Kant, I. (1968) Critique of Pure Reason, trans. Norman Kemp Smith,  London, Macmillan,

A 836/B864; A 838-9/B 866-7; A 156-7/B 195-6; A xix; A 856/B 884; A xii; A 735/B 781; B 2-3

A 296/B 352-3


LECTURE 2: Metaphysics


Kant, I. (1968) Critique of Pure Reason, trans. Norman Kemp Smith,  London, Macmillan,

Preface to the First Edition               A vii – A xii

Preface to the Second Edition         B xiv – B xv

Introduction                                        B 18; B 21 – 24.


LECTURE 3: Analytic and Synthetic Judgement


Kant, I. (1968) Critique of Pure Reason, trans. Norman Kemp Smith,  London, Macmillan,

B 4- 5;   A 3/B 6;   A 77-8/B 103-4;   A 6-7/B 10-11;   B 11-12;   A 8-9/B 13-14;  A 4/B 8; B 21;   B 23-4;   A 11/B 24;


LECTURE 4: The Copernican Revolution


Kant, I. (1968) Critique of Pure Reason, trans. Norman Kemp Smith,  London, Macmillan,

B xliv;   B xiii;  B xv – xvi;   B xvi – xix;   B xix;


LECTURE 5: Transcendental Aesthetic


Kant, I. (1968) Critique of Pure Reason, trans. Norman Kemp Smith,  London, Macmillan,

A 19-20;   A 20/B 34;    A 20-2/B 34-6;   A 26/B 42;   A 39/B 56;   A 42/B 59;   A 44/B 61;


LECTURE 6: Transcendental Logic


Kant, I. (1968) Critique of Pure Reason, trans. Norman Kemp Smith,  London, Macmillan,

A 320/B 376-7;   A 50-1/B 74-6;   B 146;   A 68-9/B 93-4;   A 80-1/B 106-7;   B 131;   A 97;   A 106-8;   A 118-20;   A 123-4;   B 132;   B 133;   B 135;   A 126-8;   B 143;   A 59-62/B 84-6;   A 62-3/B 87-8;   A 76-9/B 102-4;   A 104-5;   A 109;   A 114;   B 164-5.


LECTURE 7: Principles of Pure Understanding (and the Tables)


Kant, I. (1968) Critique of Pure Reason, trans. Norman Kemp Smith,  London, Macmillan,

A 139-40/B 178-9;   A 145/B 184;   A 155/B 194;   B 294.


LECTURE 8: The Object


Kant, I. (1968) Critique of Pure Reason, trans. Norman Kemp Smith,  London, Macmillan,

B xx;   B xxiii;   B xxvi;    A 27-8/B 43-4;   A 30/B 45;   A 42/B 59;   A 43/B 60;   A 44/B 61;   A 68/B 93;   A 109;   A 158/B 197;   A 114;   A 197/B 242;   B 275-6;   B 277;   A 238-9/B 297-8;   B 306-7;   A 253-4/B 309;   B 254-5/B 310-12;   A 258/B 313;   A 276-7/B 332-3;   A 278-9/B 334-5;   A 287/B 343;   A 287/B 344;   A 288-9/B 344-6


LECTURE 9: Transcendental Dialectic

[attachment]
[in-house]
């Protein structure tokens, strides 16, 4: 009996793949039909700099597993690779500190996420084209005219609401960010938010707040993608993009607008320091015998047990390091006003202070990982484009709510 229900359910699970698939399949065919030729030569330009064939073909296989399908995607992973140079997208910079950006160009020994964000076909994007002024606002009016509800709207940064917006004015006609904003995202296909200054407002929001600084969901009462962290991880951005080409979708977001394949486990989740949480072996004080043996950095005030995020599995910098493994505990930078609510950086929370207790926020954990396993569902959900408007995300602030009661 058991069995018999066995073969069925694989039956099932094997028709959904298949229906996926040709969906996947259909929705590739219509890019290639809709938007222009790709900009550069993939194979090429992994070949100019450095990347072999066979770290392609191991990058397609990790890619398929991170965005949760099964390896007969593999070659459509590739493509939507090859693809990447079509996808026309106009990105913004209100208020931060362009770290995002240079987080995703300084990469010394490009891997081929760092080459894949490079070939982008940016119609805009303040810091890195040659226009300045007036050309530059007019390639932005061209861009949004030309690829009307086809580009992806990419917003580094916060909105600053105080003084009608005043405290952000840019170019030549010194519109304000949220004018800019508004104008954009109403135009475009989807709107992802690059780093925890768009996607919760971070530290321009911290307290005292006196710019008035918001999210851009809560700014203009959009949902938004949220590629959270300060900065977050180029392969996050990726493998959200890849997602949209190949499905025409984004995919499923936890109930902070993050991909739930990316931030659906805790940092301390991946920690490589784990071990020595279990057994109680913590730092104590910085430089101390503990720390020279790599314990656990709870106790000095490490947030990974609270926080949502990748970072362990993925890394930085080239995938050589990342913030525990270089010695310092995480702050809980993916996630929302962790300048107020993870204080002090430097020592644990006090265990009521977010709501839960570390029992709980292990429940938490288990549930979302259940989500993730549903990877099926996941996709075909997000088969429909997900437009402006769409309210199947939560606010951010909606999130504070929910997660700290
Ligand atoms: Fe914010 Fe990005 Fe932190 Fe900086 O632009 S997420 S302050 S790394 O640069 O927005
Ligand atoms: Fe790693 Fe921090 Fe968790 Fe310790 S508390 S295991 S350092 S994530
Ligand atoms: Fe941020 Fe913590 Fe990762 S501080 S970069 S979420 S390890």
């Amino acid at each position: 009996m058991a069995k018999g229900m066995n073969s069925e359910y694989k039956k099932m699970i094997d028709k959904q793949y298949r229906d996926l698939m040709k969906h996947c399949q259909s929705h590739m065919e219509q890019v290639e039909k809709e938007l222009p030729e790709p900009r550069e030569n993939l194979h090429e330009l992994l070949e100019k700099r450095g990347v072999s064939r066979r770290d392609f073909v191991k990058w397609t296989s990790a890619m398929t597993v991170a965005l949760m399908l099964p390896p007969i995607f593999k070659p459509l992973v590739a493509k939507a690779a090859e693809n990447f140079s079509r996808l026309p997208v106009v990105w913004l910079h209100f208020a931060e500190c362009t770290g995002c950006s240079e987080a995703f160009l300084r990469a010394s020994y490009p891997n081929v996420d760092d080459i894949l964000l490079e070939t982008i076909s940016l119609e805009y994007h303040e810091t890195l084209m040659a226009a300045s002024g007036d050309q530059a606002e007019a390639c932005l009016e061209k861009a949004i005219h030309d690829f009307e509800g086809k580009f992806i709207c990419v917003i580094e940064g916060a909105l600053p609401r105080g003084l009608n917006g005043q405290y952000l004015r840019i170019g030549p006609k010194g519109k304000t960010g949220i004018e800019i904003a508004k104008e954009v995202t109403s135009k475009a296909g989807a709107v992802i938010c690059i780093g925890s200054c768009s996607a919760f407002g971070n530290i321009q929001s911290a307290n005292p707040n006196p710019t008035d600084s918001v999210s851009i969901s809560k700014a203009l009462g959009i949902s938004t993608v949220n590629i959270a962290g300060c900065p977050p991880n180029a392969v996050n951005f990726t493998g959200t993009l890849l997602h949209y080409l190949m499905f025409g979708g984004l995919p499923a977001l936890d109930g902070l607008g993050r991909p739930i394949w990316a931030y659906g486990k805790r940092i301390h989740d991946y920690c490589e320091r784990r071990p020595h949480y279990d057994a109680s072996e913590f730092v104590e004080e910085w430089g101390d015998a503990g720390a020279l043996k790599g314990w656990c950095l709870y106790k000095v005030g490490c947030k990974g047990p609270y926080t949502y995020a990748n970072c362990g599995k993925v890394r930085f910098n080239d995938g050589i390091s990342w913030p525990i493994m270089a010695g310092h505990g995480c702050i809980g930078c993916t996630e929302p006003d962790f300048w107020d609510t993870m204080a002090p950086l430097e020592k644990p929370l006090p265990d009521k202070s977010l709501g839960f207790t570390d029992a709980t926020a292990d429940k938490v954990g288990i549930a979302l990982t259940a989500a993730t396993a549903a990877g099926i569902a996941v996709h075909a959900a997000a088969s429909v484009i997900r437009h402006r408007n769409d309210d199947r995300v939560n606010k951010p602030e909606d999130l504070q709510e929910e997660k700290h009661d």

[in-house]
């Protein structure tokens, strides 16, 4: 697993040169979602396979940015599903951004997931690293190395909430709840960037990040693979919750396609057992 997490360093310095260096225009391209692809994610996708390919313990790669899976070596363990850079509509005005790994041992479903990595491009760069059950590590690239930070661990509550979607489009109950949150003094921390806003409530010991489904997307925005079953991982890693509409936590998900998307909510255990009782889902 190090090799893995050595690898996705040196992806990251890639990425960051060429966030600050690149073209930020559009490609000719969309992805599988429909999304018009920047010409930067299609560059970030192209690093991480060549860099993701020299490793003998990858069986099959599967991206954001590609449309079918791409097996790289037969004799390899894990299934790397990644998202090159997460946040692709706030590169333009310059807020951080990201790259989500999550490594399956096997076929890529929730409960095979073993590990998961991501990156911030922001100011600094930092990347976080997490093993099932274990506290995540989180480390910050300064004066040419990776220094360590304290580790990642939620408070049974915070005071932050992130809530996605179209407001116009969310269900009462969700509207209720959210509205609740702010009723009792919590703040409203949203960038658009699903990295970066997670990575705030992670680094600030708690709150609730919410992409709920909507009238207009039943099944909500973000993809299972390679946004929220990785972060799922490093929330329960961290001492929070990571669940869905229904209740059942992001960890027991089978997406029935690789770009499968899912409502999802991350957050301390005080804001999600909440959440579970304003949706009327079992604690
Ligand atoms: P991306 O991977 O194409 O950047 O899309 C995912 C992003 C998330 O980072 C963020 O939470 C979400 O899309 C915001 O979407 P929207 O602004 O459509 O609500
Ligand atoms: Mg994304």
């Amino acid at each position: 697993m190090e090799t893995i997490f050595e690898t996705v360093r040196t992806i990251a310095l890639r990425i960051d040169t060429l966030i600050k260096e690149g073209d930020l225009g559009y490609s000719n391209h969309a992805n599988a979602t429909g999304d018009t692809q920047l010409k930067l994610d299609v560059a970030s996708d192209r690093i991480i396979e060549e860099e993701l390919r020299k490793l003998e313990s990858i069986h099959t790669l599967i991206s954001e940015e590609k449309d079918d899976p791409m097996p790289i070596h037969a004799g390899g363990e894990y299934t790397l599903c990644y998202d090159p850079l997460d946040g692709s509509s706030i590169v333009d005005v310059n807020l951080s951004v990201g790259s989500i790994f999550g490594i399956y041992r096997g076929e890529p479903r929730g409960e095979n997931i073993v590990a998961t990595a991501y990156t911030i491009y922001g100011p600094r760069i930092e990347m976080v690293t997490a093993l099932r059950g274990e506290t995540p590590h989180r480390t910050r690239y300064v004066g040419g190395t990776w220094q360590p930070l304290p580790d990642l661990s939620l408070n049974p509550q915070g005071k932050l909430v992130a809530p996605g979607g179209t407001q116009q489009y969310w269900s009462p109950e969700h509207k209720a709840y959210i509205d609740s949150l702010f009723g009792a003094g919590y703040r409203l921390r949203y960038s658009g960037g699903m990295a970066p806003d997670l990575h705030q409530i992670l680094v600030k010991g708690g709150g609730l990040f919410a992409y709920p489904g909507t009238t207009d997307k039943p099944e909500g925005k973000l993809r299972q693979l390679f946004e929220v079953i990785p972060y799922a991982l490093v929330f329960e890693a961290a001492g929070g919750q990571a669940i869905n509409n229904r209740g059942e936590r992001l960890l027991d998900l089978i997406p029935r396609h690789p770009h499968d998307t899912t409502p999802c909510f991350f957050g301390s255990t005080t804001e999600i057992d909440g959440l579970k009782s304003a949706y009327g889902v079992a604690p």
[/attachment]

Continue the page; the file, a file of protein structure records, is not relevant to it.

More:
Kant, I. (1968) Critique of Pure Reason, trans. Norman Kemp Smith,  London, Macmillan,

A 838/B 866;   A 295/B 352;   A 396;   A 302/B 359;   A 309/B 365;   A 327-8/B 383-4;   A 332/B 389;   A 335-6/B 392-3;   A 339/B 397;   A 374/B 405;   A 370-2/B 346-7;   A 380;   A 384;   A 406/B 433;   A 409/B 436;   A 474/B 502;   A 483/B 511;   A 485-8/B 513-16;   A 490-4/B 518-22;   A 504-10/B 532-8;   A 530-1/B 558-9;   A 551-2/B 579-80;   A 579-80/B 607-8;   A 582-7/B 610-15;   A 598/B 626;   A 601-2/B 629-30;   A 615-16/B 643-4;   A 621-2/B 649-50;   A 637-9/B 665-7;   A 700-2/B 728-30;   A 670/B 698;   A 697/B 725.


Wider reading? Try:

 Opus postumum ,  Immanuel Kant; Eckart Förster; Michael Rosen; Kant, Immanuel, 1993; Read Forster’s Introduction pp. xxix – xxxviii.

Critique of Judgment (Hackett Classics) by [Kant, Immanuel, Werner S. Pluhar, Mary J. Gregor] Critique of Judgment,  Pluhar’s Introduction pp. xxvii – xxxix


 Prolegomena to any future metaphysics that will be able to come forward as science, with Kant’s letter to Marcus Herz, February 27, 1772,  Immanuel Kant .


 The Bloomsbury Companion to Kant , by Gary Banham; Dennis Schulting; Nigel Hems , 2015,


 Critique of Pure Reason , Read Caygill’s Introduction pp. v -xix.


 The Transcendental Turn, edited by Sebastian Gardner; Matthew Grist , 2015


Image result for A commentary to Kant's Critique of Pure Reason, by Norman Kemp Smith A commentary to Kant’s Critique of Pure Reason, by Norman Kemp Smith


 Kant’s ‘Critique of Pure Reason’: An Introduction, by Jill Vance Buroker, 2006


 Routledge Philosophy Guidebook to Kant and the Critique of Pure Reason,  by Sebastian Gardner , 1999


 Kant’s Critique of Pure Reason, by Adorno, Theodor W. (Theodor Wiesengrund), 1903-1969, 2001


 Critique of Pure Reason (The Cambridge Edition of the Works of Immanuel Kant), 1999

This is the most recent translation of the Critique of Pure Reason into English.


 A Kant dictionary, by Howard Caygill, 1995

A wonderful dictionary when it comes to difficult terminology, with a wealth of historical context and philosophical insight. More a reading of Kant than a ‘dictionary’.